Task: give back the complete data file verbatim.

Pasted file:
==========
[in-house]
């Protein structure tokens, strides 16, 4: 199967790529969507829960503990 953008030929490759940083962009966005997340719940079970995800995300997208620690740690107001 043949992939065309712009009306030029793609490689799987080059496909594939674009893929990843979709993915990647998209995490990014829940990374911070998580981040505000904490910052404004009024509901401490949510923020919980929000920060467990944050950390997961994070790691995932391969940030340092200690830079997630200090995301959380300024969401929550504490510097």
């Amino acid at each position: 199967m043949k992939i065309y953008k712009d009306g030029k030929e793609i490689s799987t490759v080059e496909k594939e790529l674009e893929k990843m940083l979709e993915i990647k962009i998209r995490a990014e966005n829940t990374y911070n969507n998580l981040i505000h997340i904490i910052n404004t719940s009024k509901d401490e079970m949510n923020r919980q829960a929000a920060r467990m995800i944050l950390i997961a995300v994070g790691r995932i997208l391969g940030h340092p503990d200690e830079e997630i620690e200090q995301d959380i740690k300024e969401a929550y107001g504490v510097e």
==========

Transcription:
[in-house]
């Protein structure tokens, strides 16, 4: 199967790529969507829960503990 953008030929490759940083962009966005997340719940079970995800995300997208620690740690107001 043949992939065309712009009306030029793609490689799987080059496909594939674009893929990843979709993915990647998209995490990014829940990374911070998580981040505000904490910052404004009024509901401490949510923020919980929000920060467990944050950390997961994070790691995932391969940030340092200690830079997630200090995301959380300024969401929550504490510097």
């Amino acid at each position: 199967m043949k992939i065309y953008k712009d009306g030029k030929e793609i490689s799987t490759v080059e496909k594939e790529l674009e893929k990843m940083l979709e993915i990647k962009i998209r995490a990014e966005n829940t990374y911070n969507n998580l981040i505000h997340i904490i910052n404004t719940s009024k509901d401490e079970m949510n923020r919980q829960a929000a920060r467990m995800i944050l950390i997961a995300v994070g790691r995932i997208l391969g940030h340092p503990d200690e830079e997630i620690e200090q995301d959380i740690k300024e969401a929550y107001g504490v510097e």